Wanderers in the Expanded Field, 2009
Acrylic paint and ink on painted cement
Installation view in Self as Disappearance,
a group show organized at the Art Center,
Ancienne Synagogue de Delme, France
WANDERERS IN THE EXPANDED FIELD
by Joe Scanlan
At first glance, Rosalind Krauss’s diagram “Sculpture in the Expanded Field” would appear not to take into account the artist’s body as a sculptural site. On closer examination, however, the diagram would seem to posit all artists as sculptures, since their bodies are neither landscape nor architecture. If the artist’s body can explicitly be a site marker (Mendieta), a constructed site (Oiticica), or an axiomatic structure (Nauman), then the body of every artist must implicitly be a sculpture.
But what of the artist’s body in motion — of “going for a walk” as a work of art? Krauss cites photographic documents of walking in relation to the expanded field, but she makes no mention of what to do with the act of walking itself. Since an artist’s body can only ever be indoors or outdoors, she would seem to assume that it is always able to be located in her landscape/architecture dichotomy.
What interests me about this assumption is how the idea of wandering — that is, of going for a walk, allowing an element of chance to influence your movements, and resisting a premeditated duration or final destination — introduces a degree of doubt into the diagram. To borrow from quantum physicist Werner Heisenberg, wandering artists embody a state of uncertainty. Stopping an artist from wandering in order to determine their location would destroy the essential character of their artwork, which is being in motion. But as long as the artist continues walking — that is, wandering — the artwork remains incomplete.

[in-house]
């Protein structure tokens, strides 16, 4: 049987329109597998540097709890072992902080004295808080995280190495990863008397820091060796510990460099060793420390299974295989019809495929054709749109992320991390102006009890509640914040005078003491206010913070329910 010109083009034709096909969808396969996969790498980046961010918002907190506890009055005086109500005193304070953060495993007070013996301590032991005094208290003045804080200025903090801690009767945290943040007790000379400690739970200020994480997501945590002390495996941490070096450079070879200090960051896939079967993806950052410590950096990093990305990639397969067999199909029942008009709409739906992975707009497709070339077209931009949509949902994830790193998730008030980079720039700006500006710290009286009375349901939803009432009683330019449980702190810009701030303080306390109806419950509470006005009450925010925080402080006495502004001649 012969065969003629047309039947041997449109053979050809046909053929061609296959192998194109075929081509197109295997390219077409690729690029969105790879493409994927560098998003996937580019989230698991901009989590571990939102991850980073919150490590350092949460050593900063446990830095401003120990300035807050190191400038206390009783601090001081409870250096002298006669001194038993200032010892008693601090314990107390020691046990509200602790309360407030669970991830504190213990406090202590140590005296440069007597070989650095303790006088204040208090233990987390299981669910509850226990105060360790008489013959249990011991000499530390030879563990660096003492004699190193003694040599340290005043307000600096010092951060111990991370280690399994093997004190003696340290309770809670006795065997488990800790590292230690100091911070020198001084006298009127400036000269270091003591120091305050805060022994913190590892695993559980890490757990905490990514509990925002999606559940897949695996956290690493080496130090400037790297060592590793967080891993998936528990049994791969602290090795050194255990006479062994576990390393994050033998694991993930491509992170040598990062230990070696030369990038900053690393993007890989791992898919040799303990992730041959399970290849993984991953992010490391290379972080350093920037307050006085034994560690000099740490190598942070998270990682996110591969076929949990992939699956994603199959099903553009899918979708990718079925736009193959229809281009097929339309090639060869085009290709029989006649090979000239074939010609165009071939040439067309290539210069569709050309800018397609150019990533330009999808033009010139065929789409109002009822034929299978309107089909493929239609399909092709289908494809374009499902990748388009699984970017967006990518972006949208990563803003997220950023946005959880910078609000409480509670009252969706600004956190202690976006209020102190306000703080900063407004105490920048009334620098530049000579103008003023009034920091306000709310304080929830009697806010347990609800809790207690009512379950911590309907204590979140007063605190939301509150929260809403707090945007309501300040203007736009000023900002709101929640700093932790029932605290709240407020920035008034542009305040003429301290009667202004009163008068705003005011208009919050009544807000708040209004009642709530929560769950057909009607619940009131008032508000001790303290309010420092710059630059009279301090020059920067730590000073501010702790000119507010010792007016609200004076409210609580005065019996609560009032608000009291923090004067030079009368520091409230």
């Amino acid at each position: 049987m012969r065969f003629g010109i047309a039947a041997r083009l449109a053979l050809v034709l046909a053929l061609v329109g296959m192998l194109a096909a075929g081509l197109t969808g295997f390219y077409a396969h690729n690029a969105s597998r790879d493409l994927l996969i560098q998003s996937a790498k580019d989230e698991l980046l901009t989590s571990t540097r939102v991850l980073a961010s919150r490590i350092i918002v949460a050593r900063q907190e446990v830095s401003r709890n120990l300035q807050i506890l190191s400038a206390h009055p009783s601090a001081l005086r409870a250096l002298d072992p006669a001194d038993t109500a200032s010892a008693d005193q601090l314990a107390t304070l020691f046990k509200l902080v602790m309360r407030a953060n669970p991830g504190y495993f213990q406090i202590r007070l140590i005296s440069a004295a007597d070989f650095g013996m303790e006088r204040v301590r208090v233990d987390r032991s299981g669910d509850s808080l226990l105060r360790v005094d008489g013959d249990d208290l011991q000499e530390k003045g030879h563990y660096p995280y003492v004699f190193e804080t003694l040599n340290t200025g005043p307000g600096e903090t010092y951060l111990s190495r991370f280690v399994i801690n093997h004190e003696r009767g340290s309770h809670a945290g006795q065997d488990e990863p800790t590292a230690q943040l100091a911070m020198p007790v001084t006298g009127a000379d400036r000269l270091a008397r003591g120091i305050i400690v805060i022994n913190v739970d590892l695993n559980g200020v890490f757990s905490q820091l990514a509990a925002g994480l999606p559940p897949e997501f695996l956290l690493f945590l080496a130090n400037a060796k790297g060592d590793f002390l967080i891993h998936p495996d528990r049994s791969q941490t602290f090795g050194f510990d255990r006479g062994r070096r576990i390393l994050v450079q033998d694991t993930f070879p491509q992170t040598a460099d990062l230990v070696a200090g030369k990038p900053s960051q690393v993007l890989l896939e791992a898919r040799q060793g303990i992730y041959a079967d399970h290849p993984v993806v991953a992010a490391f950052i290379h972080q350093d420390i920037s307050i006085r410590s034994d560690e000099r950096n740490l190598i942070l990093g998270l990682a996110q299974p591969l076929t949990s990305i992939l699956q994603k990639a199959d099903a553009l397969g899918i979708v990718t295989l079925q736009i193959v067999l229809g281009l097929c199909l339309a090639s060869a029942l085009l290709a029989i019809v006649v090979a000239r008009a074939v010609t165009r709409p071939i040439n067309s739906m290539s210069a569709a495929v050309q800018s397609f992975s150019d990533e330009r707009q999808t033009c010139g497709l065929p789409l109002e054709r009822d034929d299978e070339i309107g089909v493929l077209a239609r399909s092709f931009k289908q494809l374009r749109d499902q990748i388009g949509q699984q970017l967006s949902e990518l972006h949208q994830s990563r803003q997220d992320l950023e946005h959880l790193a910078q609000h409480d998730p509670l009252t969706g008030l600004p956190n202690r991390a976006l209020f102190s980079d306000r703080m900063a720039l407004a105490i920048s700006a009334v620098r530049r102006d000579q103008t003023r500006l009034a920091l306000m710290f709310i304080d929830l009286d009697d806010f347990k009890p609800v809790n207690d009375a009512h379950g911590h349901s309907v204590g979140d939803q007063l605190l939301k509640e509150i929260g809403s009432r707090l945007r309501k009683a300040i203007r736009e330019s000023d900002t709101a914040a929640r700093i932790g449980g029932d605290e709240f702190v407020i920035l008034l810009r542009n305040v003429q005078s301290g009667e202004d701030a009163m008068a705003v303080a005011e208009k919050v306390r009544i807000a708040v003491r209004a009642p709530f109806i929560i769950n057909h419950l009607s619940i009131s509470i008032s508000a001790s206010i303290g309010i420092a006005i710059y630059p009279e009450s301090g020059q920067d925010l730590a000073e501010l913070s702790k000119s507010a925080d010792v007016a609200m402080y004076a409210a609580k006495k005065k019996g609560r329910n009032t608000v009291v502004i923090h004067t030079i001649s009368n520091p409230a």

Many artists who have gone for a walk and called it art over the last forty years have done so, in part, to experience this sense of forestallment, of indeterminacy. In that spirit, this diagram, devised with art historian Claire Bishop, changes Krauss’s landscape/architecture antipodes to more interior, motivational points of reference, ones rooted in the artists’ sensitivity (or lack thereof) to the environment and what (if anything) they want from it. The perfect sculpture in our diagram, then, would be an artist who wanders forever without arriving anywhere or wanting for anything.
“Wanderers In The Expanded Field” is a simple plotting of this potential. It contains all the artists we could think of whose works, as acts of wandering, activate Krauss’s schema in the same moment that they unravel it.